Modern Ayres Residence With Astounding Mountain Views In Utah, by Rob E McQuay Architects


Not to be confused with the subject house of Scot Zimmerman’s Photography in Park City, Utah, the Ayres Residence was designed by the 33-year-veteran Rob E McQuay Architects. Rob E McQuay Architects are also responsible for the luxurious Peters Residence in the same neighborhood. Sticking to the desert modern form, the architect marries his creative design to the fascinating surrounding landscape.



At dusk, the acorn tone of the exterior tint catches the accent colors of the mountain range at back. The decision to highlight one surface with a flush joint rustic limestone veneer assures us that the direction the design team adopts will be complementary to the desert environ.

A duo of contradiction is found in the patch of luscious grass and refreshing stream flowing in the backyard landscape. Both elements provide a welcoming oasis suited for entertaining during some of the temperate months.


Sunrise invites us to enjoy the meticulous method at play. Separated by ingeniously placed slabs of concrete and a small garden, the grassy area does not detract away from the intent of the house.


Internally, the colors of this space invoke a more masculine appeal with the brilliant matching of the steel, smoke and dark grays. Should the owner or designer choose to implant a bright accent color, it would be well received. A drop fixture and recessed lighting make the dining area appear cozy and quaint while keeping a polished elegance in the tweed fabric of the chairs.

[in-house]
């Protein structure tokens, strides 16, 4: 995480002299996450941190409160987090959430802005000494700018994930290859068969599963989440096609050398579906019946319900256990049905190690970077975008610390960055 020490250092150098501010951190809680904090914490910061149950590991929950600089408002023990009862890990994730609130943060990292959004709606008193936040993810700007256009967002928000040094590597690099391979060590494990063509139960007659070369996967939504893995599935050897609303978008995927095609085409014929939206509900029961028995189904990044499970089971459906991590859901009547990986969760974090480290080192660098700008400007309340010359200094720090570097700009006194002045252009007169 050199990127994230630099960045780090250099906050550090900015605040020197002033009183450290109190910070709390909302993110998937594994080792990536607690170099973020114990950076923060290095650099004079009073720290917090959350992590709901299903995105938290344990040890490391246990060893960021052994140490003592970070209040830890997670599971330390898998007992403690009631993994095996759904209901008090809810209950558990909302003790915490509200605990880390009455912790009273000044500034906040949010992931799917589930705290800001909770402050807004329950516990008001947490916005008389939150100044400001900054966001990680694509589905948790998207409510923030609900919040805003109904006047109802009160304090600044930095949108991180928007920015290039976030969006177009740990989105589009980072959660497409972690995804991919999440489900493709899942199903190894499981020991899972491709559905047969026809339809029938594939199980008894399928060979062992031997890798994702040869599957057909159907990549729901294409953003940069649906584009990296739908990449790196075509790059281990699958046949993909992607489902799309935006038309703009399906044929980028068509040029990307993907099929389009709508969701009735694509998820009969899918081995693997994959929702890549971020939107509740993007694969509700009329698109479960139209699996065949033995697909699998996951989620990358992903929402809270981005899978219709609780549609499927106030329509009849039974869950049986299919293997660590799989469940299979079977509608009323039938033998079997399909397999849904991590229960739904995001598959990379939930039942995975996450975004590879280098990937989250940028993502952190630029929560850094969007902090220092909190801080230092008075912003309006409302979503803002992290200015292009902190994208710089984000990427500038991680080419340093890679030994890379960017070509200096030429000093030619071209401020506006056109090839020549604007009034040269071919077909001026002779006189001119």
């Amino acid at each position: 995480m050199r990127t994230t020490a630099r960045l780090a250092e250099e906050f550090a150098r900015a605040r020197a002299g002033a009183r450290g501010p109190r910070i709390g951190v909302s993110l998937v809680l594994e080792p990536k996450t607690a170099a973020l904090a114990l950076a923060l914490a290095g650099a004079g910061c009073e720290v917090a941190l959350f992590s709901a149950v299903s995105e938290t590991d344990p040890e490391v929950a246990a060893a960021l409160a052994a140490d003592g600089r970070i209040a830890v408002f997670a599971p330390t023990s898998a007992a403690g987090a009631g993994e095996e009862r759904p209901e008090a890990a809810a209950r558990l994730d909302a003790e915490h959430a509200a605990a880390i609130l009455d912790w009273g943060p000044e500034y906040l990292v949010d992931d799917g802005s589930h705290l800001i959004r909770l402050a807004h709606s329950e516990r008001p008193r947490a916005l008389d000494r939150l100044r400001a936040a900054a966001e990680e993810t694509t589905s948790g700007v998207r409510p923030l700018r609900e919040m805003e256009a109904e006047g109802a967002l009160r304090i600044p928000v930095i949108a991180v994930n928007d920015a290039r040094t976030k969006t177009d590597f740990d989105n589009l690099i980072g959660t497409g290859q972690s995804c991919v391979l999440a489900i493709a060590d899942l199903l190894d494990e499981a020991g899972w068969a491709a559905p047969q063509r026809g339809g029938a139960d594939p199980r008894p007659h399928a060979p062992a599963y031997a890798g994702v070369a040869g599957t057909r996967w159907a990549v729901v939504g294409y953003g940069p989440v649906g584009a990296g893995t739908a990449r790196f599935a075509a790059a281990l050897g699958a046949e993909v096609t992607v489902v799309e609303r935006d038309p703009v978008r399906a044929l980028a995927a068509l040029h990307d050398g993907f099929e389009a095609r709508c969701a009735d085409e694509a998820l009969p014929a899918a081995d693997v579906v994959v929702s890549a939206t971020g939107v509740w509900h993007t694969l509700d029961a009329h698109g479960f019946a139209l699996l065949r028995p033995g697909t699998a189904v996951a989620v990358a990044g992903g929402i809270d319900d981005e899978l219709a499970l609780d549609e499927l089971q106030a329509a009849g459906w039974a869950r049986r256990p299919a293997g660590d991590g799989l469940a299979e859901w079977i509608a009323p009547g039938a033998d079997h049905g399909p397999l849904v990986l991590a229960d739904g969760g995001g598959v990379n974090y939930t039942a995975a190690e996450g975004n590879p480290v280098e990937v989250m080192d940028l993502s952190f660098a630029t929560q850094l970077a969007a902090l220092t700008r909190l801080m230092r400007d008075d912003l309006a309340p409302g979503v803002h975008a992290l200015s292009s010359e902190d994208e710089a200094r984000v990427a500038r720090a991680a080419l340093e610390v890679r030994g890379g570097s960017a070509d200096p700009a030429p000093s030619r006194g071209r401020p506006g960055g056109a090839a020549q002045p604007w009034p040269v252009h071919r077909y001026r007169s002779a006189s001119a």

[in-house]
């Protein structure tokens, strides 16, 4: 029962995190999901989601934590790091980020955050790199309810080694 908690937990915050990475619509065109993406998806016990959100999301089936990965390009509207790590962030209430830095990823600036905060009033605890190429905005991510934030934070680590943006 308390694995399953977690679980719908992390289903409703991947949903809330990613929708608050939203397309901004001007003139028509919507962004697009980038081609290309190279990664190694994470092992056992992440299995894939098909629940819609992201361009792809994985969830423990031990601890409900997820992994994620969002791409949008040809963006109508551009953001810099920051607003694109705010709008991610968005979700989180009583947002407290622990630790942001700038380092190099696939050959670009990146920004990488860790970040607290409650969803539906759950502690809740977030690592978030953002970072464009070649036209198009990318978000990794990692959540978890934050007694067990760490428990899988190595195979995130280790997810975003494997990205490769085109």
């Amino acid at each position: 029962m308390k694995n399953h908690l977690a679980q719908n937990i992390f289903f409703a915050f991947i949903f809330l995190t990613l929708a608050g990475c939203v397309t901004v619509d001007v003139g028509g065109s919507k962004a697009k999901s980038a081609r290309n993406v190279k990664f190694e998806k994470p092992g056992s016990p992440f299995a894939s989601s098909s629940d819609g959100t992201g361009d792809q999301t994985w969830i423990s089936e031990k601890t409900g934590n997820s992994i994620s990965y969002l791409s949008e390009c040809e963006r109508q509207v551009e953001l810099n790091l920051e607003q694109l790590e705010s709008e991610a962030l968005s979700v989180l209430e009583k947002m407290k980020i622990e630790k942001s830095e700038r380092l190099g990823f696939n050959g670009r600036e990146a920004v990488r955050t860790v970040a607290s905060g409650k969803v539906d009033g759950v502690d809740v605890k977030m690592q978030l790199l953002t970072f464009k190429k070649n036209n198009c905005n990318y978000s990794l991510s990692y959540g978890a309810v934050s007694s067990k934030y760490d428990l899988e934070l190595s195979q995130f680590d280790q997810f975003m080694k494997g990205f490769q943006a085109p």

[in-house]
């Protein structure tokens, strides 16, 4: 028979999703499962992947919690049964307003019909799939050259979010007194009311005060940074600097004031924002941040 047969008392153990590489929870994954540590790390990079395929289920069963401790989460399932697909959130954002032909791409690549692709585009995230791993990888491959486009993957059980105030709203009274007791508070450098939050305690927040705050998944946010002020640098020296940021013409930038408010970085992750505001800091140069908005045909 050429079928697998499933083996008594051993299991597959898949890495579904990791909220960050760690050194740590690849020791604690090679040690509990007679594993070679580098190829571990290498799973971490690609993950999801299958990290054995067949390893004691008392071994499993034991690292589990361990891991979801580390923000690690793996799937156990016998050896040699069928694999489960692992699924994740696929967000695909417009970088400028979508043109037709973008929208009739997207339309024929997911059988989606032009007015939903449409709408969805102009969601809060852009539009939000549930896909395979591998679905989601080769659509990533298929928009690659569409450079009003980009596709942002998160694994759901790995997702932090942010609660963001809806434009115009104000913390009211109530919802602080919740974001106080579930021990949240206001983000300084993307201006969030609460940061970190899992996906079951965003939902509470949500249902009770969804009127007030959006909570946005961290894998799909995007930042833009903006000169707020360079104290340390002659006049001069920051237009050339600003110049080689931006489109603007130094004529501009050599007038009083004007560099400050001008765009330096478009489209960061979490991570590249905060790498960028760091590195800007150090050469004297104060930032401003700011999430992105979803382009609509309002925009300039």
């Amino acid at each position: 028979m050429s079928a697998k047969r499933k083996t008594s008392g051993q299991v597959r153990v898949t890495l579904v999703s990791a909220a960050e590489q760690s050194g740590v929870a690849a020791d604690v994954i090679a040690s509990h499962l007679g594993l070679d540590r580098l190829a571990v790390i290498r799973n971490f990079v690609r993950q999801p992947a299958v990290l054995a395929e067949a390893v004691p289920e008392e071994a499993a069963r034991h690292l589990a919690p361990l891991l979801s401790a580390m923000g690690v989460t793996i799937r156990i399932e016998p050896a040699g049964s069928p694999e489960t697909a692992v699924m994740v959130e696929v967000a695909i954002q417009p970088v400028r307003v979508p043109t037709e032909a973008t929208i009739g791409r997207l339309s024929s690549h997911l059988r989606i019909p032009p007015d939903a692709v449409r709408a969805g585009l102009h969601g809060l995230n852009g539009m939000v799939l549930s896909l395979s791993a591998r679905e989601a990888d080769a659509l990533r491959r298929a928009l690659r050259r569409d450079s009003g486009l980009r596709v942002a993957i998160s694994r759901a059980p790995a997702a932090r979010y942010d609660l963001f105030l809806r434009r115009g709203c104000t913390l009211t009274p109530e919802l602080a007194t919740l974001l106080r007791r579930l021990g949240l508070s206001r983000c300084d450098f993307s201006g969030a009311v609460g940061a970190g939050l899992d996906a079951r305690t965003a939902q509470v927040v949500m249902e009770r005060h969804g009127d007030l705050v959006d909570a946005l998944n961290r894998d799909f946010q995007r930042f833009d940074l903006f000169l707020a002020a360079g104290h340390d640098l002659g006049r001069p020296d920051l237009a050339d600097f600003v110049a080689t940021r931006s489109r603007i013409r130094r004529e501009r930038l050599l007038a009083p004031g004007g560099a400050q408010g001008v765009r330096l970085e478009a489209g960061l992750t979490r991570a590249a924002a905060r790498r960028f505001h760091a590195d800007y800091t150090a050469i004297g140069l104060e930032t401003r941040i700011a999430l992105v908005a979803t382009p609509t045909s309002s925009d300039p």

Whether large or small gatherings are to be held, the causeways connecting the main body of the abode to the outdoor spaces provide secluded seating areas. The widespread pops of rust pick up the undertones of red in the external paint, and the neutral hues for the walkways help to keep its radiant charm.





The hearth of the home shines brilliantly with clean lines and contemporary installations. The touch cook top and two embedded ovens speak to the methodical functionality of the space (everyone loves to smell and eat the food, but no one wants to see how it is cooked). As expected, the ardor of the rust hues persists in the common areas and is wonderfully picked up by the wooden veneers of furniture.

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